We talked about what Responsive Web Design is, now let’s see how to approach it.
Step 1: Fluid grids.
One key idea behind the scenes of responsive design is using the fluid grid. The old design layouts were mostly based on rigid pixels. Fluid grid is about using proportions. So, when either the layout is minimized on mobile device screen or stretched on a big monitor, all of the elements in the layout will resize their widths in relation to one another. There isn’t a big difference between working in percent or in pixels and you don’t need to learn other properties or CSS selectors. Working in percent might even be more simple, because it’s rather clear what width: 100% means. No matter what the size of the screen is, the mentioned div will always be at a maximum width. If instead of percent you would have had pixels, then regardless of how the big the screen would be, the div will always be at 100 pixels.
When designing in a responsive way, there are a few elements that should not be used. Textured borders in your columns or horizontal gradients are such examples. They won’t fit anymore, mainly because they won’t scale well horizontally. There is something you can use – textures easy to tile, such as grain, grunge and so on.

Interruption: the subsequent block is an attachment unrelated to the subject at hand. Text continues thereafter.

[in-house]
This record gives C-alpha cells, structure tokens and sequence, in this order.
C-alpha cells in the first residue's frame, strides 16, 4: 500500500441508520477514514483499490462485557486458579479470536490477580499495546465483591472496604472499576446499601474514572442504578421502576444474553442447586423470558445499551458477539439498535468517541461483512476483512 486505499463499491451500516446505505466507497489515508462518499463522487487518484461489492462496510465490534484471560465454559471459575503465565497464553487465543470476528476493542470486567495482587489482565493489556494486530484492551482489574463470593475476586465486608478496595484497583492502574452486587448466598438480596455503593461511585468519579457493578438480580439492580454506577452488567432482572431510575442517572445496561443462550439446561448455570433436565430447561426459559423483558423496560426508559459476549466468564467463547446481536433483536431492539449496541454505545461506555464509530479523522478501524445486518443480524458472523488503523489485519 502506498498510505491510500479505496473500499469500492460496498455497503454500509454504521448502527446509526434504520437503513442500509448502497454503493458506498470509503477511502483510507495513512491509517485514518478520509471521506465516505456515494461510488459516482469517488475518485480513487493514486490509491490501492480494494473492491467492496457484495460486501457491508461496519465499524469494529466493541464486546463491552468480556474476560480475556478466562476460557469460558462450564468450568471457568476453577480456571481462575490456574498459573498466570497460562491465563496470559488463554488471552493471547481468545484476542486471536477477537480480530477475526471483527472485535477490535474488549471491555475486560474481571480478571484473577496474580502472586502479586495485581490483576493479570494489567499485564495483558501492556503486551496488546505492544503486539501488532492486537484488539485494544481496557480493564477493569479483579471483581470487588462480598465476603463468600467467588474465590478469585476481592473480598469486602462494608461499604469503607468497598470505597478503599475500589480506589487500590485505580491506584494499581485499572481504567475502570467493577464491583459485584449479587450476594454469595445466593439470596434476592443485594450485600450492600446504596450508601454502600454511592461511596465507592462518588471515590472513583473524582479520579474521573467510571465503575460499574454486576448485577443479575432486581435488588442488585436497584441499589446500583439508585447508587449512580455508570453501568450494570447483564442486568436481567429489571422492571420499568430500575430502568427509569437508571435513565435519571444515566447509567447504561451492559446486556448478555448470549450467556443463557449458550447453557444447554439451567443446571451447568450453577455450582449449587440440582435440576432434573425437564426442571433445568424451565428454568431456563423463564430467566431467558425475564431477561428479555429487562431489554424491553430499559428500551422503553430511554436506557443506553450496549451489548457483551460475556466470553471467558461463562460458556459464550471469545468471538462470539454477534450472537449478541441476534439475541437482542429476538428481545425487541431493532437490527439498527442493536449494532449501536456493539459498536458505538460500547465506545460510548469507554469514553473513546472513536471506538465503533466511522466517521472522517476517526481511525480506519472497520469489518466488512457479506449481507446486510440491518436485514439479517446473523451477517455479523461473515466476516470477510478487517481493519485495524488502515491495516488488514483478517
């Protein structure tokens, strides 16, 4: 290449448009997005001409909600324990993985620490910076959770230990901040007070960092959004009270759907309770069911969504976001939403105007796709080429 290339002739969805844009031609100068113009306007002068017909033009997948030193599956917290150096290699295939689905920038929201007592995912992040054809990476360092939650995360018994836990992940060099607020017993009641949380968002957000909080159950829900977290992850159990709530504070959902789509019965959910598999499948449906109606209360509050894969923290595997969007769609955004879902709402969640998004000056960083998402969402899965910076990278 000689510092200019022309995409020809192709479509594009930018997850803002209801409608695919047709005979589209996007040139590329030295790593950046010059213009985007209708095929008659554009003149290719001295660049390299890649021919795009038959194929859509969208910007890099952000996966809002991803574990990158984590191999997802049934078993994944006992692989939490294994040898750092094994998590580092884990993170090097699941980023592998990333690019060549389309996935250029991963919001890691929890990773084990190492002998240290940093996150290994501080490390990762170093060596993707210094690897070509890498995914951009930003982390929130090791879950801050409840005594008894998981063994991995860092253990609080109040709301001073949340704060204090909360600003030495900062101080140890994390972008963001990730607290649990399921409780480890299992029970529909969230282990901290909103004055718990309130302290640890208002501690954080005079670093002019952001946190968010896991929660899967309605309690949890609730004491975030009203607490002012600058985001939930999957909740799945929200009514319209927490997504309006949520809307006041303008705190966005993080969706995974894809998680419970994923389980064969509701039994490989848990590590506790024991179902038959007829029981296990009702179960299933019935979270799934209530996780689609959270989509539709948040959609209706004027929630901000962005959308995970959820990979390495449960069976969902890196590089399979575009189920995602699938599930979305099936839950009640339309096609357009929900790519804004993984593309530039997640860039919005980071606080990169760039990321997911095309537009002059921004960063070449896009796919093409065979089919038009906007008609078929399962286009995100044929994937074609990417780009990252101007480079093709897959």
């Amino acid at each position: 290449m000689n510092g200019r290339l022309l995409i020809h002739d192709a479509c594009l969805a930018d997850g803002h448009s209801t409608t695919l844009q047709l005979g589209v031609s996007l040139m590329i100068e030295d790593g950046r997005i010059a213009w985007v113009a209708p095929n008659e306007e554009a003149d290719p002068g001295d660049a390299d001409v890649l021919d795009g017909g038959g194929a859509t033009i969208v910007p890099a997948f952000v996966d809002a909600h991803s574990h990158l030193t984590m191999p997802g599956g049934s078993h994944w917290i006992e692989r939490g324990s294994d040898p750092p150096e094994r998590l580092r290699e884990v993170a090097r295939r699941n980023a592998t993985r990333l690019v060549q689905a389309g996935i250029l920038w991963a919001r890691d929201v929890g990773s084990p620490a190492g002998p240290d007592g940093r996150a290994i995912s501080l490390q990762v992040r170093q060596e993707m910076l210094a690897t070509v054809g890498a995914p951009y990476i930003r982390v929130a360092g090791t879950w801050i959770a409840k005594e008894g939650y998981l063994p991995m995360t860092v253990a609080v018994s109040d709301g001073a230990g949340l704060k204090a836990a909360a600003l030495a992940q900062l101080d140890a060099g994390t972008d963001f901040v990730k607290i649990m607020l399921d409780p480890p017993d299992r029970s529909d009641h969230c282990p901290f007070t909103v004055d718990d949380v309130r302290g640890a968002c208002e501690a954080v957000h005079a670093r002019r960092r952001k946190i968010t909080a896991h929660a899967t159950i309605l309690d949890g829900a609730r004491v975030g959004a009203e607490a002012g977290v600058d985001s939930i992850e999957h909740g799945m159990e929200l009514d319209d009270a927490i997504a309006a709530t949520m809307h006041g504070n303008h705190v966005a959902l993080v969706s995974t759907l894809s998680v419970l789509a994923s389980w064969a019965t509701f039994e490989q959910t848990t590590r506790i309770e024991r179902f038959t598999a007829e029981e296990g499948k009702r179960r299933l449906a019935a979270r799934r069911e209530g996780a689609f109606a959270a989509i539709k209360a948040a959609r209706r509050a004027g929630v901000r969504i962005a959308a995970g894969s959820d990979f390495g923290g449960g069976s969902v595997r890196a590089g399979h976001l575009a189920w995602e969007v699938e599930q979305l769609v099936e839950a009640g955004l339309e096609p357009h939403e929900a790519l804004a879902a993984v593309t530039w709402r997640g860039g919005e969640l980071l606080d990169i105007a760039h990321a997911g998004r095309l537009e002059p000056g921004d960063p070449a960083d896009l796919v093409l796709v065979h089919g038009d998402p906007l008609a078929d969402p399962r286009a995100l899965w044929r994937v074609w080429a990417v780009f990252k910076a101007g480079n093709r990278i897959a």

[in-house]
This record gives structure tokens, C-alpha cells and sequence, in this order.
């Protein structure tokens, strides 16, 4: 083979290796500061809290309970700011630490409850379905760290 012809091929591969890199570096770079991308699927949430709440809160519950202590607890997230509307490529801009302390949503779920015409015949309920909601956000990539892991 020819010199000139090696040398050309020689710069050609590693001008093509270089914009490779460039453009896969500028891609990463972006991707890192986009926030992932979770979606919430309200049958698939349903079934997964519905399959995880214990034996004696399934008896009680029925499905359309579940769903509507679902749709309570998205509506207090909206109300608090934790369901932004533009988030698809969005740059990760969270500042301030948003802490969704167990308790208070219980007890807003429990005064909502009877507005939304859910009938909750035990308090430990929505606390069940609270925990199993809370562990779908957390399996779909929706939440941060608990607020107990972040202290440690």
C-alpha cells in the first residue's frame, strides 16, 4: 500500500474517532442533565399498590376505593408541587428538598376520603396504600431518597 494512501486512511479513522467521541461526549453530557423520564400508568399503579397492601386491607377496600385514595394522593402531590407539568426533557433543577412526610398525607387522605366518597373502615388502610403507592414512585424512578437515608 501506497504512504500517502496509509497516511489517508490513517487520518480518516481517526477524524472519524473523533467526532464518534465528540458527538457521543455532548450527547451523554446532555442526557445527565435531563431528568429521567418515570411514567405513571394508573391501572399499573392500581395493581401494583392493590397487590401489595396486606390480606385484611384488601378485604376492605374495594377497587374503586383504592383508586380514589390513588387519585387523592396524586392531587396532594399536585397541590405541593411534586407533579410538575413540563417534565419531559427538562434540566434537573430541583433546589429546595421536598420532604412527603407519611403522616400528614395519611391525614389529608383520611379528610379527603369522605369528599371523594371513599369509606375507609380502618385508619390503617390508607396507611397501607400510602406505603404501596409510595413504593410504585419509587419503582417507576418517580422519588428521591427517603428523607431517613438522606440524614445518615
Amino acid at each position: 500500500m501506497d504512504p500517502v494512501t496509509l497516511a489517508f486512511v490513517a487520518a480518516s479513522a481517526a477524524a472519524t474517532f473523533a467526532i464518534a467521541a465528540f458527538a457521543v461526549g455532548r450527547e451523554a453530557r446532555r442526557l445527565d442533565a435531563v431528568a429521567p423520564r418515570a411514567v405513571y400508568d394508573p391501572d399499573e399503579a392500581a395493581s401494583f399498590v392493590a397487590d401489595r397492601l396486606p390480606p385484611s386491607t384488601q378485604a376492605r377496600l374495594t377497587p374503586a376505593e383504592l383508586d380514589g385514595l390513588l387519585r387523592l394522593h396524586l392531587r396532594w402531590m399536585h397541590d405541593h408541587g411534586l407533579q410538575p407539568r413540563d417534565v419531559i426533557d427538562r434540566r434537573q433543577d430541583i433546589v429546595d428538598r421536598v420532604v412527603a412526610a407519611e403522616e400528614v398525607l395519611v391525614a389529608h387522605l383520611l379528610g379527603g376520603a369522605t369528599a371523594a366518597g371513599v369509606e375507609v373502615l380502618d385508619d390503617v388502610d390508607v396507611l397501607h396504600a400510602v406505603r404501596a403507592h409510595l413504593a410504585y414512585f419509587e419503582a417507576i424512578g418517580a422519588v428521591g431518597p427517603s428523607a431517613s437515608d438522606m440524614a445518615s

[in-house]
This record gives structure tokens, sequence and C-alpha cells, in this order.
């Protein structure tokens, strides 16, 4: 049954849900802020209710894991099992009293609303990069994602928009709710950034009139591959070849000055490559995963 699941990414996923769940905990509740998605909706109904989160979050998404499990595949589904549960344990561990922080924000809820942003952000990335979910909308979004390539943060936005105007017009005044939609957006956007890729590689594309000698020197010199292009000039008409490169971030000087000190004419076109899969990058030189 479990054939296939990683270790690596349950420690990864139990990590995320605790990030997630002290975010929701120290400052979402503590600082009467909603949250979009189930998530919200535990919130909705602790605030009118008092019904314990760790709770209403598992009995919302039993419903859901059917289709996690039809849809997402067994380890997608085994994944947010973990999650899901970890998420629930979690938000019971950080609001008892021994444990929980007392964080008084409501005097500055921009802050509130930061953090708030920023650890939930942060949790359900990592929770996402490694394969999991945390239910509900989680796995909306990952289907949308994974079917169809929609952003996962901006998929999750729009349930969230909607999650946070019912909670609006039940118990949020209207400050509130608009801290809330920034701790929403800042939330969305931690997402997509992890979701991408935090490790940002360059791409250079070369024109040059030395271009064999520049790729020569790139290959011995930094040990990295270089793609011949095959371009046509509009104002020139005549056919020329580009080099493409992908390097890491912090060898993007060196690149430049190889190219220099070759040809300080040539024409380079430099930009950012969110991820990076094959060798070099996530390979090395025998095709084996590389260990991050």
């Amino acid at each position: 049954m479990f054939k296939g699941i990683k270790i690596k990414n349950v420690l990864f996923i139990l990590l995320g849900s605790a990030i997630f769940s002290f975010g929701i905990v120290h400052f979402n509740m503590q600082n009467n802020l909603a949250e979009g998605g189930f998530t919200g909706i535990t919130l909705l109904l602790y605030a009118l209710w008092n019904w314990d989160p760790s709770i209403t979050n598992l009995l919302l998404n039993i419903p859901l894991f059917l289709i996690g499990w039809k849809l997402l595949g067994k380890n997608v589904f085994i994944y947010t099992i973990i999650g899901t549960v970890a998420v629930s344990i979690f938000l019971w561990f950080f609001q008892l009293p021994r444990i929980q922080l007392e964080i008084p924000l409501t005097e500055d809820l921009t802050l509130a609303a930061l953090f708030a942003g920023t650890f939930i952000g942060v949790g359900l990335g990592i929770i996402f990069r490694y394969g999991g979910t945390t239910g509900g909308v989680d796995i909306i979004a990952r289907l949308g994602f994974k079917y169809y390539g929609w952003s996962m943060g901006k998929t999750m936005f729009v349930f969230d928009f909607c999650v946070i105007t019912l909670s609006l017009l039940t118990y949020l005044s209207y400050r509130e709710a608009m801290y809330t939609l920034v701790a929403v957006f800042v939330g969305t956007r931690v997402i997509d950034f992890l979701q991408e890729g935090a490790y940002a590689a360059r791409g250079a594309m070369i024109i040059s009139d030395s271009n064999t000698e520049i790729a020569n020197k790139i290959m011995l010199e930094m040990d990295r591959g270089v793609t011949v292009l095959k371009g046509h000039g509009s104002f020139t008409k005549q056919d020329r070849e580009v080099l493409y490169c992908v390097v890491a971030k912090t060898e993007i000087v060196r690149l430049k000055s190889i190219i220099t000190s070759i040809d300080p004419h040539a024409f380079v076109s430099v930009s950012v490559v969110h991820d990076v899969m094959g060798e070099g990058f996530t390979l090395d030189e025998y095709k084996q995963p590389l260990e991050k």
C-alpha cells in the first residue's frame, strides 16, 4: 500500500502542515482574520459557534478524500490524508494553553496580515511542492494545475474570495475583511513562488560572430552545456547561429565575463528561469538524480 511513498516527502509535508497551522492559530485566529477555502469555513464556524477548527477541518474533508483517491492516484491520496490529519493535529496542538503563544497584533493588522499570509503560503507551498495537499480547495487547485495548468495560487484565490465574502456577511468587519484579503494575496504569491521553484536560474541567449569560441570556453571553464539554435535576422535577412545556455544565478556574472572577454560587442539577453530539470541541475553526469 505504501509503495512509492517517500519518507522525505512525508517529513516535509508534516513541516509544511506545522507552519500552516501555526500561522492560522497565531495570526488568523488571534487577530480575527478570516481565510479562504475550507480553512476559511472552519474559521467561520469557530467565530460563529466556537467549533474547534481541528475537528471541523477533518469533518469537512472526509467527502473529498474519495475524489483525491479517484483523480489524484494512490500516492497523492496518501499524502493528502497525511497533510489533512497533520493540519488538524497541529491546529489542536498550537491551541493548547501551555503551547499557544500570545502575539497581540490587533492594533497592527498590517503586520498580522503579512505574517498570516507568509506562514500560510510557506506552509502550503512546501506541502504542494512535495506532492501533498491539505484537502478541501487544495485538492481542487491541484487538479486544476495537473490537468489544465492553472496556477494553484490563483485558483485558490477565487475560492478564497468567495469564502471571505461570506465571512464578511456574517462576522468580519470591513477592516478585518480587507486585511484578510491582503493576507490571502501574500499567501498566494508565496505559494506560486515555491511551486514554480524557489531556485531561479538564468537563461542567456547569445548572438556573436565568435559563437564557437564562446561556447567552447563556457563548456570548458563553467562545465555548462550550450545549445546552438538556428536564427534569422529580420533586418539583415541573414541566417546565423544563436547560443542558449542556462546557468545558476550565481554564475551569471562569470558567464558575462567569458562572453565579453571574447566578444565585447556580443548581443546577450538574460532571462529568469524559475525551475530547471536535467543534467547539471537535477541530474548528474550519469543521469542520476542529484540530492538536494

When you scale the design down horizontally to fit smaller screens, you will come to a point when some text will simply be too big to fit in anymore. This is the point when you should decide which text on the page should stay the same size at any screen width, and which text should be adjusted. The right way to do it is – x should always be 1.5 times as big as y, namely how small or big the text is compared with the other text on the page. Do not use constant values like – x should always be 25pt bigger than y.
Essential aspects to keep in mind when creating a fluid grid:
- Regardless of the screen size, the key information has to remain visible
- The text must be easy to read, despite of the amount of columns
- Keep all the elements easy to find and the navigation easy and organized.